During the last few months, a lot of work has been done to help other kernel developers, and stabilize the current solution. It was really time to focus on supporting new users and application developers. Read on to find out more about what happened in April!

MPTCP case

Like many consequent projects modifying the Linux kernel, the development of the MPTCP Linux Upstream project has been mainly supported by companies, for their specific use-cases.

Because using multiple paths at the same time is still not common these days, most OS’s need to be configured to let MPTCP use different paths, and the apps need to ask to use MPTCP. Companies working on the Linux implementation already know about MPTCP, and how to configure it. Their clients have also certainly been told what it is and how to use it in their product. But it has never been a priority to have good documentation for the community. Of course, we were, and still are, open to answer questions about MPTCP, but not everybody is curious enough to find out what MPTCP is, how to configure it, and/or to ask questions if something is not clear. That’s a shame because attracting new users, generally also means new contributors (bug reports, fixes, features, etc.), and a better solution at the end.

This situation is now changing thanks to the NLnet project I’m participating to, funded through NGI0 Core.

New website

mptcp.dev has been completely rewritten and published in April.

Before, the documentation about MPTCP in the Linux kernel was available in different places:

  • mptcp.dev was a summary of the wiki page, and assumed people already knew about MPTCP – see the previous version here.
  • The wiki had some info, but it was also redirecting to info from different sources, including talks and articles, and out of date info – see the previous version here.
  • The documentation attached to the kernel only contained info about the MPTCP sysfs variables, and recently about the mptcp_pm Netlink API.
  • A website has been initiated by the community, but never finished.
  • RedHat has documentation, but centred around RHEL.

When helping Maxime Durov, Dorian Craps, and Olivier Bonaventure to add native MPTCP support to apps like lighttpd and curl as part of a project linked to the UCLouvain, we realized it was urgent to have a website dedicated to new users and apps developers, regrouping all required info about MPTCP, what it is, how to configure it, use it, and more. With their great help, the website has been updated, and announced on social media. It even appeared at the top of Hacker News, bringing thousands of visitors! So far, we got positive feedback: the new website seems to be answering questions from new users, and app developers, and even brought new contributors!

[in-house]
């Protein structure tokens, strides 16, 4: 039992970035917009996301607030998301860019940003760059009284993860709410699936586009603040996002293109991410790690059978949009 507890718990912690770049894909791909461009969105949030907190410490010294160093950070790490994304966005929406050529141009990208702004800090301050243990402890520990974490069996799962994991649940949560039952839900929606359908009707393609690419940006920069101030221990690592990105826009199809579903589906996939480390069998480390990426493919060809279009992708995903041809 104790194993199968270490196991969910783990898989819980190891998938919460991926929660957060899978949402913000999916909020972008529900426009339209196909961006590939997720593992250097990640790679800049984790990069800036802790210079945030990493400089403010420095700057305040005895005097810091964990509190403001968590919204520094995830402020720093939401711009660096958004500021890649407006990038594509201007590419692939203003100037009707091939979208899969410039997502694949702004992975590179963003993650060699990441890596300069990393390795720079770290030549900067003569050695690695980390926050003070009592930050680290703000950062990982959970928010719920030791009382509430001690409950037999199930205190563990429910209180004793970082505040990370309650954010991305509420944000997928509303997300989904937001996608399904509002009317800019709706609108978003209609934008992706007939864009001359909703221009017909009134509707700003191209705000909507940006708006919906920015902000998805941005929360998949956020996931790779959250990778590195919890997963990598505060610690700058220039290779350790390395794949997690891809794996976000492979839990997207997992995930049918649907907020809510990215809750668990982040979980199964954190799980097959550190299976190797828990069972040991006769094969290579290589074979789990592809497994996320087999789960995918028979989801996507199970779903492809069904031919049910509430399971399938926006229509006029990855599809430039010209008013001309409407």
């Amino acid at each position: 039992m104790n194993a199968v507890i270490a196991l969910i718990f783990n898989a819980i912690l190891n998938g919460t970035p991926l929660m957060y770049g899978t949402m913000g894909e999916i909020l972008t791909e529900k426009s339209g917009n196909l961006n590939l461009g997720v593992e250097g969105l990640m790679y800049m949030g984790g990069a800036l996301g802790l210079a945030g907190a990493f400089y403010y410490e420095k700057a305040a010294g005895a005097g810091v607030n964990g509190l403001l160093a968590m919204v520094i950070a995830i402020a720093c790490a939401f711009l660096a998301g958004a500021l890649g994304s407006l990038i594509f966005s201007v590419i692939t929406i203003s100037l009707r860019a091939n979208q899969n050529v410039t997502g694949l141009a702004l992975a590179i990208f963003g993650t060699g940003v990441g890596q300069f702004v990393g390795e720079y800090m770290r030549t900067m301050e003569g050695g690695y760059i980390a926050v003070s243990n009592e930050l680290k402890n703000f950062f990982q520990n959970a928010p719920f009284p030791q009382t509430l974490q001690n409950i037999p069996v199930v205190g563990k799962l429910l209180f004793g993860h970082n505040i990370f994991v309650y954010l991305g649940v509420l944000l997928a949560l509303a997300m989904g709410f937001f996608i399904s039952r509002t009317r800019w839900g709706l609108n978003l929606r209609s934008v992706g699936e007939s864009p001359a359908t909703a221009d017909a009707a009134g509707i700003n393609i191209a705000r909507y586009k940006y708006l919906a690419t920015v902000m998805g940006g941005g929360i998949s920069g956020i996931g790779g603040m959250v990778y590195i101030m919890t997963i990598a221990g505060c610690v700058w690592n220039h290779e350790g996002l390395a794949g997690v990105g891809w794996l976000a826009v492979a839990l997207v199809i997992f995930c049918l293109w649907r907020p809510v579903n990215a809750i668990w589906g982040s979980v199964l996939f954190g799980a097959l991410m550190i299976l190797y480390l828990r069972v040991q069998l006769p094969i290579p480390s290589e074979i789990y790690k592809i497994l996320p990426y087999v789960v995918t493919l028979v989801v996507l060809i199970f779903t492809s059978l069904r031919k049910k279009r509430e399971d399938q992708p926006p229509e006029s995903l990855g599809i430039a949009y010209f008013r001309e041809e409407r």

What’s next?

Various works have been started recently: adding missing features that are important for some apps and libs which want to support MPTCP natively, a new lib for MPTCP in Rust, a test service, adapting the packet scheduler API to support new use-cases, and improving some corner cases, etc. That’s quite a bit of work in parallel, but that’s coming “soon”!

But before, it is also time to wrap up all new but mature enough features to send upstream for the inclusion in the future v6.10 version. It looks like we have up to the 2nd week of May to have them accepted in the ‘net-next’ tree. Check a previous post to know more about the kernel development cycle.

Team work

As always, it is important to note that what I presented here so far is mostly what I was working on. But I’m not alone in this project. For example, Geliang finished supporting the ‘last time’ fields in MPTCP_INFO, and did some refactoring in the BPF selftests to reduce duplicated code ; Paolo fixed issues reported by Christoph thanks to SyzKaller ; Mat helped with the code and website reviews ; Gregory (new contributor!) is doing some experimentation with the packet scheduler API, and fixing bugs along the way ; Dorian and Maxime continued to add native MPTCP support in userspace apps.

A great community!